From there he reached out to ex-schoolmates Bag Raiders’ Jack Glass and Chris Stacey for help with production, before presenting the finished EP to Sydney label Elefant Traks. The Marrickville indie agreed to release it, but on the proviso he also deliver an album. In a matter of weeks Tongue had gone from trying to impress his girlfriend to landing a record deal.

“It was like the best thing I could’ve heard,” he says. “I was stoked.”

Get Tongue talking about Elefant Traks and it can be hard to shut him up. You might think him custom cut for the Marrickville outfit – like many of its stars, he’s not afraid to speak his opinions on social media and fill some pop quotes – but he regards his early years on the label with reverence.

“Man, it’s always felt special to me,” he recalls. “Elefant Traks started when The Herd were the biggest act. So what that meant in the early days, was that people in The Herd were investing money that they could have put in their pocket, into me. And these are not wealthy people – nobody from The Herd lives on a yacht or in a big house. So that says to me that they really believe in what I’m doing, and that’s really special in the music industry.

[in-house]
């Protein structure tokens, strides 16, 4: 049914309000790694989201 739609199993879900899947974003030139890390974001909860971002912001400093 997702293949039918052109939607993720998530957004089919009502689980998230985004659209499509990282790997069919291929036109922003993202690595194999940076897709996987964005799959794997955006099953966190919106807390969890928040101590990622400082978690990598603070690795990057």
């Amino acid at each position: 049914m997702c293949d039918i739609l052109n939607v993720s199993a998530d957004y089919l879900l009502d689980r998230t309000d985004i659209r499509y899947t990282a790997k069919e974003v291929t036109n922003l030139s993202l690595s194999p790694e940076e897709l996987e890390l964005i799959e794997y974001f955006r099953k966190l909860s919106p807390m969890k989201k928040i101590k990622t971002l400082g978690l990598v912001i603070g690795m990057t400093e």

“Urthboy is the driving force behind Elefant Traks and his vision and gift is being able to spot the potential in others. He just believes in people. When he signed Horrorshow, I wasn’t that convinced. I had my doubts, but I was wrong. Urthy saw that, and it’s been the same with Hermitude.”

All else being equal it should be Tongue’s turn. Elefant Traks are coming off the biggest year in the label’s history, with Hermitude’s HyperParadise taking out both the Australian Music Prize and an AIR award. Urthboy’s own Smokey’s Haunt was also shortlisted for the AMP, while Elefant Traks took out the AIR prize for Best Indie. The label’s everywhere, so the stage is seemingly set for Surrender to Victory.